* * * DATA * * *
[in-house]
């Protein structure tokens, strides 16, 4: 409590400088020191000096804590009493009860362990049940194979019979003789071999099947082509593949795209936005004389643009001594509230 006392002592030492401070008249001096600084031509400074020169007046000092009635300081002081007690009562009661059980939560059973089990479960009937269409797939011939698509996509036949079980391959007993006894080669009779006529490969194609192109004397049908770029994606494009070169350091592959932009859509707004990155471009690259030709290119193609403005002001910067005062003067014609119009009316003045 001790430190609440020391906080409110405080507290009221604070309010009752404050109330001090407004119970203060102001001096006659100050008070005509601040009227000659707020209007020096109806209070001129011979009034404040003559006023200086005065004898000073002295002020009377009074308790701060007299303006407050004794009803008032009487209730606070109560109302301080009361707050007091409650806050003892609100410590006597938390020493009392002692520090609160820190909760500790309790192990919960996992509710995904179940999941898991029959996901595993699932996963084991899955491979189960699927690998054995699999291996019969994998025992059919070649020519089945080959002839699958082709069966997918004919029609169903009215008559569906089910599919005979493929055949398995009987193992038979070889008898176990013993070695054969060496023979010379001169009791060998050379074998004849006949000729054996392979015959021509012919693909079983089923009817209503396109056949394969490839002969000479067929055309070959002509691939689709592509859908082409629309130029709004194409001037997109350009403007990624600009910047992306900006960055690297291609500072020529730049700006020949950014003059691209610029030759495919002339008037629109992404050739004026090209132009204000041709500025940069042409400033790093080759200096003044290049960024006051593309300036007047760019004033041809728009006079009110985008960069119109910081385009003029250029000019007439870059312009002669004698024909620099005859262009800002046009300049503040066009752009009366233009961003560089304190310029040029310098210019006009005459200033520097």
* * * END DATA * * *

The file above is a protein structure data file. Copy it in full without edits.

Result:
[in-house]
């Protein structure tokens, strides 16, 4: 409590400088020191000096804590009493009860362990049940194979019979003789071999099947082509593949795209936005004389643009001594509230 006392002592030492401070008249001096600084031509400074020169007046000092009635300081002081007690009562009661059980939560059973089990479960009937269409797939011939698509996509036949079980391959007993006894080669009779006529490969194609192109004397049908770029994606494009070169350091592959932009859509707004990155471009690259030709290119193609403005002001910067005062003067014609119009009316003045 001790430190609440020391906080409110405080507290009221604070309010009752404050109330001090407004119970203060102001001096006659100050008070005509601040009227000659707020209007020096109806209070001129011979009034404040003559006023200086005065004898000073002295002020009377009074308790701060007299303006407050004794009803008032009487209730606070109560109302301080009361707050007091409650806050003892609100410590006597938390020493009392002692520090609160820190909760500790309790192990919960996992509710995904179940999941898991029959996901595993699932996963084991899955491979189960699927690998054995699999291996019969994998025992059919070649020519089945080959002839699958082709069966997918004919029609169903009215008559569906089910599919005979493929055949398995009987193992038979070889008898176990013993070695054969060496023979010379001169009791060998050379074998004849006949000729054996392979015959021509012919693909079983089923009817209503396109056949394969490839002969000479067929055309070959002509691939689709592509859908082409629309130029709004194409001037997109350009403007990624600009910047992306900006960055690297291609500072020529730049700006020949950014003059691209610029030759495919002339008037629109992404050739004026090209132009204000041709500025940069042409400033790093080759200096003044290049960024006051593309300036007047760019004033041809728009006079009110985008960069119109910081385009003029250029000019007439870059312009002669004698024909620099005859262009800002046009300049503040066009752009009366233009961003560089304190310029040029310098210019006009005459200033520097």